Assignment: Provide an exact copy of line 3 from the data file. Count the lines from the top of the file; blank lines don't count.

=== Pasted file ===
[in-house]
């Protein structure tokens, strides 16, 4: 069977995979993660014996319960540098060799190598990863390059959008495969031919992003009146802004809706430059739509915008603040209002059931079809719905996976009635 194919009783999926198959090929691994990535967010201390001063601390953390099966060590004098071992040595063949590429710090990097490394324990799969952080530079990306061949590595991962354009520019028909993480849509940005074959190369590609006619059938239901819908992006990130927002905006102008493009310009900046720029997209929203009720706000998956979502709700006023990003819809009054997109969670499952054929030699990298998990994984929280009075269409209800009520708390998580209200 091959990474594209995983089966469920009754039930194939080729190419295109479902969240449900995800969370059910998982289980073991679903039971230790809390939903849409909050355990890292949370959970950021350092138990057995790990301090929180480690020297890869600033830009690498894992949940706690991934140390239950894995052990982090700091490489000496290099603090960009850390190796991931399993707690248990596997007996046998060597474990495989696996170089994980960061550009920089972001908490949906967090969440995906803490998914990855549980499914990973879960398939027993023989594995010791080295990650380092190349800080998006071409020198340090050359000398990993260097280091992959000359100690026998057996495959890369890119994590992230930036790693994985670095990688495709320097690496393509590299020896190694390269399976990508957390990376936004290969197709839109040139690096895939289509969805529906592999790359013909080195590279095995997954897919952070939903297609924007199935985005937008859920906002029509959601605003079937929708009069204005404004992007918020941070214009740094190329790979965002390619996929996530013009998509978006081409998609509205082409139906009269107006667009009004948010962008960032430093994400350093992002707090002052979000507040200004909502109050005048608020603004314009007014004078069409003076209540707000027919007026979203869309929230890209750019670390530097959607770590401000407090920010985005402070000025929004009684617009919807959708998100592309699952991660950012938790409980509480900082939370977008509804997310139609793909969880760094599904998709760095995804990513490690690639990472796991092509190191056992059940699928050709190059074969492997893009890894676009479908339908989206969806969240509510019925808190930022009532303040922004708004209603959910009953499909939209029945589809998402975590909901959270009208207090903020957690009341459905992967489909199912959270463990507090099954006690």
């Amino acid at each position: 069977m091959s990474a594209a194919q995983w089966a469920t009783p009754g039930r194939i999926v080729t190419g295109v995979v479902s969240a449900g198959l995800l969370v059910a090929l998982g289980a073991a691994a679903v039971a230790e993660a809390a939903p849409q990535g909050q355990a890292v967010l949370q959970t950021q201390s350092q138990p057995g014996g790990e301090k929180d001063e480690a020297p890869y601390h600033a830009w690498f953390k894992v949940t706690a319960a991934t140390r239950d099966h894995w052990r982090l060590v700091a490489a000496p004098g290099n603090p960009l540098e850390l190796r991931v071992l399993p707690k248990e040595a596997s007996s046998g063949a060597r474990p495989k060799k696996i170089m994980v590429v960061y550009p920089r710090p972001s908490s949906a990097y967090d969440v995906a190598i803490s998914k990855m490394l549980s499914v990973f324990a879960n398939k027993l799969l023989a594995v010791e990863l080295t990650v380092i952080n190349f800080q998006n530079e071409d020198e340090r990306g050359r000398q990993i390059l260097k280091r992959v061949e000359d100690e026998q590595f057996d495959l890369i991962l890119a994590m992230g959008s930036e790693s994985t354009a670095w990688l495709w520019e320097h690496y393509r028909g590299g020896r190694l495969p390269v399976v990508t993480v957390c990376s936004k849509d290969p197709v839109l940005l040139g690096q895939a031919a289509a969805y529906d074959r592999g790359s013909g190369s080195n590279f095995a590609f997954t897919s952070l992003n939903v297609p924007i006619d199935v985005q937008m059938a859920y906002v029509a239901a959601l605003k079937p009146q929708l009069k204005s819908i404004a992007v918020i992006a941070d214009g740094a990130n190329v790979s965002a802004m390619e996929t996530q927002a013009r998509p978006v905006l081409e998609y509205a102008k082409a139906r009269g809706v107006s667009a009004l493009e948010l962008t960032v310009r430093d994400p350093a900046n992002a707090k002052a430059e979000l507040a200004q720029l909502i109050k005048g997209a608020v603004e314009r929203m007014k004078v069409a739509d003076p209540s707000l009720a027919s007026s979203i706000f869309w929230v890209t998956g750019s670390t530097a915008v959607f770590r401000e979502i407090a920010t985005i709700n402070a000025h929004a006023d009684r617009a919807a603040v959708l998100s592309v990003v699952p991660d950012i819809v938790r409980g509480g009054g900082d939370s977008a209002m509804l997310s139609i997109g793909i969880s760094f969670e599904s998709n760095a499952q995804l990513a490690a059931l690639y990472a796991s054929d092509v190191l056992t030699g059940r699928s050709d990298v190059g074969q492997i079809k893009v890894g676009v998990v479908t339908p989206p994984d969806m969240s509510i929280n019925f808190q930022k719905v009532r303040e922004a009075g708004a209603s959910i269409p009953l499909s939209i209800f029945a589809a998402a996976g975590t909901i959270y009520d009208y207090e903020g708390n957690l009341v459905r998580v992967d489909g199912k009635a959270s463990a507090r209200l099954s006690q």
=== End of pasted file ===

């Amino acid at each position: 069977m091959s990474a594209a194919q995983w089966a469920t009783p009754g039930r194939i999926v080729t190419g295109v995979v479902s969240a449900g198959l995800l969370v059910a090929l998982g289980a073991a691994a679903v039971a230790e993660a809390a939903p849409q990535g909050q355990a890292v967010l949370q959970t950021q201390s350092q138990p057995g014996g790990e301090k929180d001063e480690a020297p890869y601390h600033a830009w690498f953390k894992v949940t706690a319960a991934t140390r239950d099966h894995w052990r982090l060590v700091a490489a000496p004098g290099n603090p960009l540098e850390l190796r991931v071992l399993p707690k248990e040595a596997s007996s046998g063949a060597r474990p495989k060799k696996i170089m994980v590429v960061y550009p920089r710090p972001s908490s949906a990097y967090d969440v995906a190598i803490s998914k990855m490394l549980s499914v990973f324990a879960n398939k027993l799969l023989a594995v010791e990863l080295t990650v380092i952080n190349f800080q998006n530079e071409d020198e340090r990306g050359r000398q990993i390059l260097k280091r992959v061949e000359d100690e026998q590595f057996d495959l890369i991962l890119a994590m992230g959008s930036e790693s994985t354009a670095w990688l495709w520019e320097h690496y393509r028909g590299g020896r190694l495969p390269v399976v990508t993480v957390c990376s936004k849509d290969p197709v839109l940005l040139g690096q895939a031919a289509a969805y529906d074959r592999g790359s013909g190369s080195n590279f095995a590609f997954t897919s952070l992003n939903v297609p924007i006619d199935v985005q937008m059938a859920y906002v029509a239901a959601l605003k079937p009146q929708l009069k204005s819908i404004a992007v918020i992006a941070d214009g740094a990130n190329v790979s965002a802004m390619e996929t996530q927002a013009r998509p978006v905006l081409e998609y509205a102008k082409a139906r009269g809706v107006s667009a009004l493009e948010l962008t960032v310009r430093d994400p350093a900046n992002a707090k002052a430059e979000l507040a200004q720029l909502i109050k005048g997209a608020v603004e314009r929203m007014k004078v069409a739509d003076p209540s707000l009720a027919s007026s979203i706000f869309w929230v890209t998956g750019s670390t530097a915008v959607f770590r401000e979502i407090a920010t985005i709700n402070a000025h929004a006023d009684r617009a919807a603040v959708l998100s592309v990003v699952p991660d950012i819809v938790r409980g509480g009054g900082d939370s977008a209002m509804l997310s139609i997109g793909i969880s760094f969670e599904s998709n760095a499952q995804l990513a490690a059931l690639y990472a796991s054929d092509v190191l056992t030699g059940r699928s050709d990298v190059g074969q492997i079809k893009v890894g676009v998990v479908t339908p989206p994984d969806m969240s509510i929280n019925f808190q930022k719905v009532r303040e922004a009075g708004a209603s959910i269409p009953l499909s939209i209800f029945a589809a998402a996976g975590t909901i959270y009520d009208y207090e903020g708390n957690l009341v459905r998580v992967d489909g199912k009635a959270s463990a507090r209200l099954s006690q």